What is freelancing?
Freelancing has become this popular buzzword during the last few years and although the sound of it paints a slight romantic appearance there is a lot more to it than you would initially expect. Wikipedia describes the definition of a freelancer as follows: “a freelancer or freelance worker is a term commonly used for a person who is self-employed and is not necessarily committed to a particular long-term employer”, meaning that a subscription at the the Chamber of Commerce is enough to offer you an official hipster status of a freelancer.
The formality of this first step, however, doesn’t bring home the bacon. Therefore, we decided that we would offer you a hand and guide you through the process into becoming a credible freelance textile designer.
1. Quality over Quantity. Create a clear portfolio.
In order to land assignments - as a freelance textile designer - you need to showcase your work and differentiate yourself with respect to your competition. In short, your portfolio is a key value for clients as it expresses the value they can expect. Therefore, start off with creating a clear portfolio, with only your best and most related work. Don’t try to fill your portfolio with unrelated designs. It’s quality over quantity!
2. Get the word out. Build a website.
Having a clear portfolio is essential, although you need to find a hosting service that allows you to showcase your portfolio on the Internet. These days, building a website has become a lot easier than you might think. You don’t need to be a whizz-kid developer to create your own website anymore. Creating a website can be easily done by using one of the many website building tools available on the Internet. Mostly, it comes down to the degree of coding knowledge you have and which of the website building tools suits your needs. Everything else is just a matter of drag and drop. It’s that simple. Wordpress, Squarespace, Weebly and Wix are a few of the large amount of website building tools available.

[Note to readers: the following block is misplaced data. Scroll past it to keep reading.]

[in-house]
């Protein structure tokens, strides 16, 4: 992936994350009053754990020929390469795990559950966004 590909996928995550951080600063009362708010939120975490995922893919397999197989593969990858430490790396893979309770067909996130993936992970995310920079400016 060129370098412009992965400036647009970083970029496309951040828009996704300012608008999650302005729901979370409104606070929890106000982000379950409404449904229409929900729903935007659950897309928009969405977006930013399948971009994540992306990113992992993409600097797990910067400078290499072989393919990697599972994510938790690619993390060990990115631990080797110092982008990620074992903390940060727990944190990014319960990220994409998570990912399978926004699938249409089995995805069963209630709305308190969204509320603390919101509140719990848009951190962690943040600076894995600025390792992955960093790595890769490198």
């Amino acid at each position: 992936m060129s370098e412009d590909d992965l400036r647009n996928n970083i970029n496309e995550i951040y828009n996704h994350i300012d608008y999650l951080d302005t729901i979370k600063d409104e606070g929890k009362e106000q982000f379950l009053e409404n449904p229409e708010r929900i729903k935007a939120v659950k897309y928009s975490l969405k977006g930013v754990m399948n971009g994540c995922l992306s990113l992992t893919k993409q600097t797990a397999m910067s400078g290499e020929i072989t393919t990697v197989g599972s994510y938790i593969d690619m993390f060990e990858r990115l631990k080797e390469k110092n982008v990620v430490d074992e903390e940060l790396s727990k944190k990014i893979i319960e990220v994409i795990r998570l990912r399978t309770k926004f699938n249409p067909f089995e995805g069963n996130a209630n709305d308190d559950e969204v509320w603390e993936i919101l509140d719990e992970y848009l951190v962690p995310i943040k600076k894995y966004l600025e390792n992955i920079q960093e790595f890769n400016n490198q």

3. Register on freelance websites.
With a clear portfolio and website, you have build the first and most structural foundations of your freelancing business. However, to gain traffic to your website or to score assignments, you need to meet your potential clients. Fortunately, the Internet offers many possibilities for that. Multiple freelance websites provide you with the opportunity to respond to freelancing job postings, both project based and long term based. Within these environments, you can build a network of clients and connect to other freelancers that support a structural generating cash flow. A few examples of these websites are: UpWork, Freelancer, Fiverr and Guru.
4. Advertise yourself
Regardless of which field you operate as a freelancer, chances are likely that your are wearing different hats at the same time, especially during the start of your freelancing career. Thus, with this in mind, you have to conclude that you - in the first place - are responsible for your advertising, meaning that you have to get the word out in your personal, social and professional network. Utilizing these networks is an essential step in building credible advertising around yourself. Instagram, Twitter, Dribble and YouTube are platforms that are great for textile designers to get their name out. Important, however, is to understand how to utilize these platforms. As a freelance textile designer, everything is - logically - about textile design. Therefore, find your niche focus and weave that central element through all of these channels. For example, write about creativity on your blog, tweet about it, provide tutorials on YouTube and post your design work on Instagram and Dribble.